As a parent, your number one concern is for the health and well being of your children. You're aware of their grades in school, who their friends are, and what they eat. But when it comes to nutrition, a lot of parents find that meal time can turn into a wrestling match between you and your toddler. Here are a few things to consider if you find yourself in a power struggle with your child during meals.
Make it a precedent in your home that everyone eats the same meal. Never make a meal for your family, and then put yourself through even more work by making a separate meal for your picky eater. If you're children know from day one that whatever mom and dad put on the table is what's for dinner, then they'll be less likely to throw a tantrum about wanting something else.
Make Food They'll Like
If you're making fried oysters and pickled beets for dinner, then you can't really blame your children for wanting a Nutella sandwich with some Cheetos. Experiment with healthy recipes and if you find one that your family enjoys, add it to your recipe book but if they hate it then throw that one out.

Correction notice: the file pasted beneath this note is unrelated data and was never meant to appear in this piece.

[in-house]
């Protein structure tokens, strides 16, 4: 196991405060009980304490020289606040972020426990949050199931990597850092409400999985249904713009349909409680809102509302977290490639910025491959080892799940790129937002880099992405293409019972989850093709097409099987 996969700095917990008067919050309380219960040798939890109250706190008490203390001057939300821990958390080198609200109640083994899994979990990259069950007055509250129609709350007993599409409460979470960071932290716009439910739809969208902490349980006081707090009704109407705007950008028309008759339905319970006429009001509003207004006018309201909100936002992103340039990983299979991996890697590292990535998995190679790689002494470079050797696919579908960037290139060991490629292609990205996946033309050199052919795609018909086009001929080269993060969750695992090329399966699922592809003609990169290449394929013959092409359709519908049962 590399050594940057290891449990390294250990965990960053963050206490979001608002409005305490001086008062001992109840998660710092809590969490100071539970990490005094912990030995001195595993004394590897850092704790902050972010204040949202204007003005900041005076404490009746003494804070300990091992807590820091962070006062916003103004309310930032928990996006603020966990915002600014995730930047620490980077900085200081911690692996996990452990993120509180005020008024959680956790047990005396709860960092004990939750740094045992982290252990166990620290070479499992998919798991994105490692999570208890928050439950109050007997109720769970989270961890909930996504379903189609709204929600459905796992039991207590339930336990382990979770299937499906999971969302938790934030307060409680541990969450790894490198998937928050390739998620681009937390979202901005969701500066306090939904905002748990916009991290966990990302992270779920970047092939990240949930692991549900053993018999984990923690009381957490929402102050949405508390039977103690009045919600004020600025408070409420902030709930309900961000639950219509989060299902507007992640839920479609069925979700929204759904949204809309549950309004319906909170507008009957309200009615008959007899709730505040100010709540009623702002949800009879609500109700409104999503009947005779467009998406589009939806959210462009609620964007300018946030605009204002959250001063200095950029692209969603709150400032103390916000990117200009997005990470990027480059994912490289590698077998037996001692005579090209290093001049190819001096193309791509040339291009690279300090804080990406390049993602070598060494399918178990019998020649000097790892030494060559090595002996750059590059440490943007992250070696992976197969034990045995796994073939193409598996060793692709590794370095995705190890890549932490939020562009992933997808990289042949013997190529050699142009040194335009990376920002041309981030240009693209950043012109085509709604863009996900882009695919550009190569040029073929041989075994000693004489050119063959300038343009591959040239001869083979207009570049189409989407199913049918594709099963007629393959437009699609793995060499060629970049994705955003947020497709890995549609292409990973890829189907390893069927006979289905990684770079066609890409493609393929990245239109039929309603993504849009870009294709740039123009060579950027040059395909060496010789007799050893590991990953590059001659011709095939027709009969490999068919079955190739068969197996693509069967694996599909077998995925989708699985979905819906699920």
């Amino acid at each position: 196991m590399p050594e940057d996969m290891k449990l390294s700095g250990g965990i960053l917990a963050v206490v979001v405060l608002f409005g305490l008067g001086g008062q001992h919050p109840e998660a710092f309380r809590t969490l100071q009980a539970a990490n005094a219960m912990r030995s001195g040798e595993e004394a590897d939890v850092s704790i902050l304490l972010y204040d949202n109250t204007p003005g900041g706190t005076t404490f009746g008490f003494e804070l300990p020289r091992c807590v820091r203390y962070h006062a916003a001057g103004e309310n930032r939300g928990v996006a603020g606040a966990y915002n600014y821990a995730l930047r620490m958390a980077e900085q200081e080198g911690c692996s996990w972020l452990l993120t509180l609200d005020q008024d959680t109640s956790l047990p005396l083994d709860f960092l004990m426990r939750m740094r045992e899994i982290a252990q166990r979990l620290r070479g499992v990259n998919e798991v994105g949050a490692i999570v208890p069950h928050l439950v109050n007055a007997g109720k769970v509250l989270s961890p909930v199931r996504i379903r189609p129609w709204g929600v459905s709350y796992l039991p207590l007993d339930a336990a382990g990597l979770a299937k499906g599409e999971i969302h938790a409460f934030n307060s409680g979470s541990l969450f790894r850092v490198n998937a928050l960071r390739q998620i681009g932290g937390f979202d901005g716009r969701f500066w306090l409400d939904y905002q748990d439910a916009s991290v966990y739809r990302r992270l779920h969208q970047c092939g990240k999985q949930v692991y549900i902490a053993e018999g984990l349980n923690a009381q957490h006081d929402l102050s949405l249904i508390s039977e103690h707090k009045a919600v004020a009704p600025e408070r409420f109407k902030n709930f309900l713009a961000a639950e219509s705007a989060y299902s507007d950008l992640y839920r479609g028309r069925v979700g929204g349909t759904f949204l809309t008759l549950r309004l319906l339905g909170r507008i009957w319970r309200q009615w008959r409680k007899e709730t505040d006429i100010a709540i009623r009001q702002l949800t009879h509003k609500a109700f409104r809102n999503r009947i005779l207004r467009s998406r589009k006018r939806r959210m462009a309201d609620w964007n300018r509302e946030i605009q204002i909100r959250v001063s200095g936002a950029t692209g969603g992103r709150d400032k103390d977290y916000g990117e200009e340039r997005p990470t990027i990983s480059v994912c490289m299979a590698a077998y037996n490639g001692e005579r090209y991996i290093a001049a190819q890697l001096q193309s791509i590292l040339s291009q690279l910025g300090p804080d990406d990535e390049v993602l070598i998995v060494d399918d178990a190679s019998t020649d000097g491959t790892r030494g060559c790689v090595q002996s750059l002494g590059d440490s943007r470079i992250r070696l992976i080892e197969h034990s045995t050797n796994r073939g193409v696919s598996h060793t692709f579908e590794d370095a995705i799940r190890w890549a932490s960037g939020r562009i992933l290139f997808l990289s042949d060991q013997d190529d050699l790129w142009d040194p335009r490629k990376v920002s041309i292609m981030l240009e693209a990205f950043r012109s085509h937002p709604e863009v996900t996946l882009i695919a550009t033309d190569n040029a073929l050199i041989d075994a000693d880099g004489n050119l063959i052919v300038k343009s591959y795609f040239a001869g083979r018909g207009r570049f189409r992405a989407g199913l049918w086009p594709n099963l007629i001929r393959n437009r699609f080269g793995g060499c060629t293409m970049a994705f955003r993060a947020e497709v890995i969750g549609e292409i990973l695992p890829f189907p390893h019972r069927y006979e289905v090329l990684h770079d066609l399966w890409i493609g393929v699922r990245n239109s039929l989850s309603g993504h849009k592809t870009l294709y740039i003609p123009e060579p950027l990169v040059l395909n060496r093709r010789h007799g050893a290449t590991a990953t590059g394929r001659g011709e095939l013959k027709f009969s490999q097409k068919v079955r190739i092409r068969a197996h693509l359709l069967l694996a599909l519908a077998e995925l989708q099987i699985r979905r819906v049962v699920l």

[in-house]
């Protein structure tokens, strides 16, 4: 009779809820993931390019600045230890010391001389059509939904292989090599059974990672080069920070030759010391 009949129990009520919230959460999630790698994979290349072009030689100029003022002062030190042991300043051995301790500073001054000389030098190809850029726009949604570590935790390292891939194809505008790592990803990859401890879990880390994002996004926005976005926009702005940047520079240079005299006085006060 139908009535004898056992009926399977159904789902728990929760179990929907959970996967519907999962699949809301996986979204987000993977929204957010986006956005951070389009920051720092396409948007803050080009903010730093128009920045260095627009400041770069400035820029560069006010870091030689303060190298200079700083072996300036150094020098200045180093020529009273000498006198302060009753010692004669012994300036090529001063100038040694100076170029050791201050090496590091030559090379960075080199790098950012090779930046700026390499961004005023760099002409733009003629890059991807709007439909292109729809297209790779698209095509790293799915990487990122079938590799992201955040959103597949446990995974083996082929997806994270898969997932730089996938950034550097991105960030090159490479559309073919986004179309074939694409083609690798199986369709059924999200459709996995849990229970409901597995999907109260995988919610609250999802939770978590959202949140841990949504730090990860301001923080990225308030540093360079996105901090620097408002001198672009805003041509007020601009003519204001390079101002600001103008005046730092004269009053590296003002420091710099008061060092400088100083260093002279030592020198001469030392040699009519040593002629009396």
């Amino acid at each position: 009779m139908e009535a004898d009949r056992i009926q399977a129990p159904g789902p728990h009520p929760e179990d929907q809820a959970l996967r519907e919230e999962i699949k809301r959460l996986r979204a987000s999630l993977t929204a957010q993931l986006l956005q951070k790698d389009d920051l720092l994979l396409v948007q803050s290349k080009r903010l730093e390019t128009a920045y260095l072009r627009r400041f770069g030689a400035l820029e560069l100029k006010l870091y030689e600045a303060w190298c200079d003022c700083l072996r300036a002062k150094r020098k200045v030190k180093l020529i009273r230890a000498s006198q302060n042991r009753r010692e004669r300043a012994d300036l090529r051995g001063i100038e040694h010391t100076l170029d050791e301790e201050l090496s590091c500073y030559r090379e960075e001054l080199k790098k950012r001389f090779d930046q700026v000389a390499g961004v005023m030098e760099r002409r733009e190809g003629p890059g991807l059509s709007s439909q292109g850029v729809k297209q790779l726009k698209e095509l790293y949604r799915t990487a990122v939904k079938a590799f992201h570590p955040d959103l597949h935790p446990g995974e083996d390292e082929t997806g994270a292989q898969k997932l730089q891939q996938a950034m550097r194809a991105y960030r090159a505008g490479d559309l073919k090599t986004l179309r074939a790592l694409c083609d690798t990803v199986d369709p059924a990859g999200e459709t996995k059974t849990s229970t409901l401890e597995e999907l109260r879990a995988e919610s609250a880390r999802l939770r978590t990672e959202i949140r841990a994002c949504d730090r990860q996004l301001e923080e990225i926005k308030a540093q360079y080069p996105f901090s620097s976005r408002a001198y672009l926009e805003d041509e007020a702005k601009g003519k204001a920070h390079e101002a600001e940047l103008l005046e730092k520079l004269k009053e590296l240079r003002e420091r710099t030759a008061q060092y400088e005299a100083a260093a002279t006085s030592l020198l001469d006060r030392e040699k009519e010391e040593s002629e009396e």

Get Them Involved
Your children will be much more excited about eating dinner if they helped you prepare it. Find a way to get them involved with meal preparation. This could be helping you make the dinner, set the table, pick out recipes, or having dinners that they can make by themselves like tacos or homemade pizza.
Understand Portion Size
Don't get discouraged if your toddler isn't eating their entire plateful. There is a good chance that you are serving them too much food. Your children's stomach is significantly smaller than yours and they only need between 1,000- 1,400 calories per day. For this reason, serve your child a couple of tablespoons of each food group and let them eat until they're full.
Don't Give In
Once you've practiced the previous four tips, one final piece of advice is to not give in to your toddlers demands for a PB&J instead of the chicken alfredo you've prepared. If your food is edible, your child helped you prepare it, and if their portion isn't too big then simply explain that's what dinner is. If they choose not to eat it, set it aside and when they complain about being hungry, warm up their plate and try again. They will eventually figure out that meals are non-negotionable and your meals will turn from being wrestling matches, to happy family meals again.
Kevin Jones is a freelance writer, researcher and fitness instructor/consultant. He had helped hundreds of people find ways to become more fit and healthy through a balanced life focusing on an individualized approach to their nutrition and fitness. In addition, Kevin has written extensively in the fitness and health industries, including writing for companies such as a ICON Fitness brand NordicTrack. Connect with Kevin online; LinkedIn - Twitter